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The (Constitutional) Aches and Pains of Over-Incarceration

Erika Spaet,
National Prison Project
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September 17, 2008

Over the past eight years, there has been an explosion in the U.S. prison population. The number of incarcerated persons has swelled from 1.9 million to 2.3 million — a 20 percent increase and a surge that no one can afford. Today, the U.S. holds almost one-quarter of the world’s prisoners. Severe overcrowding plagues correctional facilities across the country, and as a result, safety and constitutional rights violations in these institutions are frequently an afterthought. In addition, state governments are facing enormous budget shortfalls, taxpayers are forced to spend their money locking up thousands of persons who are not public safety risks. Over-incarceration does not improve community safety. Indeed, just yesterday the Justice Policy Institute released a report (PDF) stating that in 2007 “areas with lower incarceration rates experienced greater crime reductions.”

Packed, heaving prisons that buckle under the weight of mass incarceration have made prisoners victims of significant and frequent Eighth Amendment violations. Many prisoners wait for dangerous periods of time before getting medical attention. At Ely State Prison in Nevada, a diabetic man died when his body rotted with gangrene after prison medical staff stopped giving him insulin. At the Maricopa County jail in Phoenix, Arizona, a prisoner experienced severe groin and stomach pain and was given fluids, Tylenol and a laxative rather than a medical examination. The next day he was found dead in his cell from an ulcer.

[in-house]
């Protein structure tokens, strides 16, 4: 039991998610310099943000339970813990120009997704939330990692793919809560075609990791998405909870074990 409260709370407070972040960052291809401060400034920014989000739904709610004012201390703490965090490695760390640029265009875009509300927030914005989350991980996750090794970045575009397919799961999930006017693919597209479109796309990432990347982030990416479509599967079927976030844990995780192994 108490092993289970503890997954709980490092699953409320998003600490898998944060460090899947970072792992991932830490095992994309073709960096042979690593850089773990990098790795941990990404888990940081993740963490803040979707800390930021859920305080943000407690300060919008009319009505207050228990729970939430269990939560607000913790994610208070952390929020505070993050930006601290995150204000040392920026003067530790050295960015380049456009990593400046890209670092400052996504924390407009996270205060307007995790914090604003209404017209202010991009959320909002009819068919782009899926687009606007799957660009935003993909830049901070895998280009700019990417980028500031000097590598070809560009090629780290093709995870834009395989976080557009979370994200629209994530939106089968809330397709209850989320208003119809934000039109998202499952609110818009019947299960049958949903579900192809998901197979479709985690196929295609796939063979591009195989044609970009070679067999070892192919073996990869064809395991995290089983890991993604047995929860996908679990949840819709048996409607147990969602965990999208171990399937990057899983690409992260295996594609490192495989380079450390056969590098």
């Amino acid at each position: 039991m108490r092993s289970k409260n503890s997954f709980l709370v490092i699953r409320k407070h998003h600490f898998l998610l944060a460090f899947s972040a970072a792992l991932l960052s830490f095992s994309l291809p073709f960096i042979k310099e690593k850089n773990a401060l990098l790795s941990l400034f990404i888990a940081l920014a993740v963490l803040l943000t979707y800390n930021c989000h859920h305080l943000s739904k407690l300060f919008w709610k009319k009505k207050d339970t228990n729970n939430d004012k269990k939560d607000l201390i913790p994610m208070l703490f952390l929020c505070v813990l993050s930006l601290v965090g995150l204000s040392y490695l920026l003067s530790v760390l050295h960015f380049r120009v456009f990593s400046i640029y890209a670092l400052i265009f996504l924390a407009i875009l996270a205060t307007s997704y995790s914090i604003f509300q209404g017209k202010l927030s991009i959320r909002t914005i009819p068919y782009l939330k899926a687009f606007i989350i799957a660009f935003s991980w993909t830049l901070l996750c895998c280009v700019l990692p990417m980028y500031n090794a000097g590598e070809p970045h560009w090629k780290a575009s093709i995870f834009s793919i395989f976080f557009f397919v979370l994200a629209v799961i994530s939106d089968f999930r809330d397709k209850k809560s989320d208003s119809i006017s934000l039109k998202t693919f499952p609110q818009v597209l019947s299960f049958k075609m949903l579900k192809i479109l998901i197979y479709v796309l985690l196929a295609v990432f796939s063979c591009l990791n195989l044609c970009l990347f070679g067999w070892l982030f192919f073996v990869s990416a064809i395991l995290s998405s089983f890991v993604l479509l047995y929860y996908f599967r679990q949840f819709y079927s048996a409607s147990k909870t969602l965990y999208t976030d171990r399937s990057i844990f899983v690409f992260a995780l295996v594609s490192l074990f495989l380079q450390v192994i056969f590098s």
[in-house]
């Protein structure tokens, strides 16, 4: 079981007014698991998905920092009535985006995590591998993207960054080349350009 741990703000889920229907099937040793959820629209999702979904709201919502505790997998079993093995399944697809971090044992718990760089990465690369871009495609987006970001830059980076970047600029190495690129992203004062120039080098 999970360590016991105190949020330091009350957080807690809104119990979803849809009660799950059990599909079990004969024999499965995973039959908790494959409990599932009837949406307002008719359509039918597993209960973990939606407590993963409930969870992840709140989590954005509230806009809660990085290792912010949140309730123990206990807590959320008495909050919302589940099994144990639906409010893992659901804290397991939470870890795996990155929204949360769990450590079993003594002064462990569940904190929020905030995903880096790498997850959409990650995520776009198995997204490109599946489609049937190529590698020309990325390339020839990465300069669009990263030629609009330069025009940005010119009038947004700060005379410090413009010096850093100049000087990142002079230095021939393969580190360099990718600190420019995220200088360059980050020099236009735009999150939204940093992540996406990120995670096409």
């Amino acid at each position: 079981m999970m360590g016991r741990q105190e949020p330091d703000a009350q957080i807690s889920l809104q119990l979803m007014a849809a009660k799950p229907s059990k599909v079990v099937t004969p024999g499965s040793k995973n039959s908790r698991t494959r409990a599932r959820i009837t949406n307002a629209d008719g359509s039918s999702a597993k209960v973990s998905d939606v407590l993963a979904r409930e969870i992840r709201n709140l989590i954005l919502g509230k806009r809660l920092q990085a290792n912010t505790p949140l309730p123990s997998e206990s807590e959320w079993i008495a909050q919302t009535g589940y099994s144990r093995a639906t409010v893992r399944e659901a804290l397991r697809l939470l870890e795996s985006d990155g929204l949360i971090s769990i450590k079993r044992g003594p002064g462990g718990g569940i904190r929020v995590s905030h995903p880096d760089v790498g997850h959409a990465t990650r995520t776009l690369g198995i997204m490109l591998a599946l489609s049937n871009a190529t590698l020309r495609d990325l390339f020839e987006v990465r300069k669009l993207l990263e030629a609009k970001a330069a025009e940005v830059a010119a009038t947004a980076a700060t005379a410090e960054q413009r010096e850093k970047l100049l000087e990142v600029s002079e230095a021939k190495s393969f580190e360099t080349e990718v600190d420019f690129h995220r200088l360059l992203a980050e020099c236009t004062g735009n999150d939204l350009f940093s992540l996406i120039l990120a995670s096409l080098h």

Mental health treatment is also a grave problem. Prisoners who are denied necessary medication, and act out as a result, are often placed in disciplinary segregation where they suffer from severe isolation and sensory deprivation for weeks, months, or even years at a time. Long term isolation exacerbates mental illness and has led numerous individuals to take their own lives. Domestic torture, such as this, should not be allowed to continue.

The coup de grace of prison injustice occurs when prisoners lose the right to file suit and hold states and prison officials responsible for these conditions. The Prison Litigation Reform Act (PLRA), enacted in 1996, contains a set of restrictions that often prevent prisoners from bringing their cases to court and that make the legal system nearly impossible to for them to navigate. The NPP has been taking action to fix the PLRA in order to ensure that meritorious claims of constitutional violations are heard. For more info, visit the SAVE Coalition website.

The NPP asks that the next administration will abandon the failed policies of over-incarceration. We don’t need more non-violent drug offenders jammed into our overcrowded cells. It is time for a new vision that promotes public safety by using alternatives to prison that actually reform rather than destroy lives.

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